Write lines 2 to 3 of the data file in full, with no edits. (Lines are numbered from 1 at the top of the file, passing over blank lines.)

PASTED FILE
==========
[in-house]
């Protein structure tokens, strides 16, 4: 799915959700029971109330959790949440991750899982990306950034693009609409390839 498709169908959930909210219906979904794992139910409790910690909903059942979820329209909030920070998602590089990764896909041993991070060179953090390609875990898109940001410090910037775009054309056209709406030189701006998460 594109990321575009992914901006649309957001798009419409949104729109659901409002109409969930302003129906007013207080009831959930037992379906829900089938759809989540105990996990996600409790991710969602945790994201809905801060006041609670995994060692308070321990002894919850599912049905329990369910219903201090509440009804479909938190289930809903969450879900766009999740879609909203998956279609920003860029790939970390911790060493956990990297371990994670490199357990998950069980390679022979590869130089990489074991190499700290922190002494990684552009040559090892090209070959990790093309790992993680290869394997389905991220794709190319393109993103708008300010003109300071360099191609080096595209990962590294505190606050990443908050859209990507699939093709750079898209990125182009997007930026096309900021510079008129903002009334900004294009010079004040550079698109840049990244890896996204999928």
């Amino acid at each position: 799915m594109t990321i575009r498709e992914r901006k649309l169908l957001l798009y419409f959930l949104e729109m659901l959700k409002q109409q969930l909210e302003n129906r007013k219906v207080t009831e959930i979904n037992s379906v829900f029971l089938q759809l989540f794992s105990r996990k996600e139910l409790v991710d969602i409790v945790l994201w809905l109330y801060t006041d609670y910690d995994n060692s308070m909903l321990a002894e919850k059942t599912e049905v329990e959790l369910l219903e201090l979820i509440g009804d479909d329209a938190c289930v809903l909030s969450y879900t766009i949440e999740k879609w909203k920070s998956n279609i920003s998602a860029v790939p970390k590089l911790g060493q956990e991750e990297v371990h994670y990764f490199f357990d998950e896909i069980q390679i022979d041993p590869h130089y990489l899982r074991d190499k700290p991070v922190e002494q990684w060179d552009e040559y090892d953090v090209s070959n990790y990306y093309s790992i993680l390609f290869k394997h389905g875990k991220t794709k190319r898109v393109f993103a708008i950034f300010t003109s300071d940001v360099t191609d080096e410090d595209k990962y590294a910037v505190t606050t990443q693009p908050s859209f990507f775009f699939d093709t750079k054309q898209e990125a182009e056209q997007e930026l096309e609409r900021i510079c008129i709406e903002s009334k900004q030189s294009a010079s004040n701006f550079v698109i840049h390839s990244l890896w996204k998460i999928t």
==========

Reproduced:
């Protein structure tokens, strides 16, 4: 799915959700029971109330959790949440991750899982990306950034693009609409390839 498709169908959930909210219906979904794992139910409790910690909903059942979820329209909030920070998602590089990764896909041993991070060179953090390609875990898109940001410090910037775009054309056209709406030189701006998460 594109990321575009992914901006649309957001798009419409949104729109659901409002109409969930302003129906007013207080009831959930037992379906829900089938759809989540105990996990996600409790991710969602945790994201809905801060006041609670995994060692308070321990002894919850599912049905329990369910219903201090509440009804479909938190289930809903969450879900766009999740879609909203998956279609920003860029790939970390911790060493956990990297371990994670490199357990998950069980390679022979590869130089990489074991190499700290922190002494990684552009040559090892090209070959990790093309790992993680290869394997389905991220794709190319393109993103708008300010003109300071360099191609080096595209990962590294505190606050990443908050859209990507699939093709750079898209990125182009997007930026096309900021510079008129903002009334900004294009010079004040550079698109840049990244890896996204999928």
């Amino acid at each position: 799915m594109t990321i575009r498709e992914r901006k649309l169908l957001l798009y419409f959930l949104e729109m659901l959700k409002q109409q969930l909210e302003n129906r007013k219906v207080t009831e959930i979904n037992s379906v829900f029971l089938q759809l989540f794992s105990r996990k996600e139910l409790v991710d969602i409790v945790l994201w809905l109330y801060t006041d609670y910690d995994n060692s308070m909903l321990a002894e919850k059942t599912e049905v329990e959790l369910l219903e201090l979820i509440g009804d479909d329209a938190c289930v809903l909030s969450y879900t766009i949440e999740k879609w909203k920070s998956n279609i920003s998602a860029v790939p970390k590089l911790g060493q956990e991750e990297v371990h994670y990764f490199f357990d998950e896909i069980q390679i022979d041993p590869h130089y990489l899982r074991d190499k700290p991070v922190e002494q990684w060179d552009e040559y090892d953090v090209s070959n990790y990306y093309s790992i993680l390609f290869k394997h389905g875990k991220t794709k190319r898109v393109f993103a708008i950034f300010t003109s300071d940001v360099t191609d080096e410090d595209k990962y590294a910037v505190t606050t990443q693009p908050s859209f990507f775009f699939d093709t750079k054309q898209e990125a182009e056209q997007e930026l096309e609409r900021i510079c008129i709406e903002s009334k900004q030189s294009a010079s004040n701006f550079v698109i840049h390839s990244l890896w996204k998460i999928t």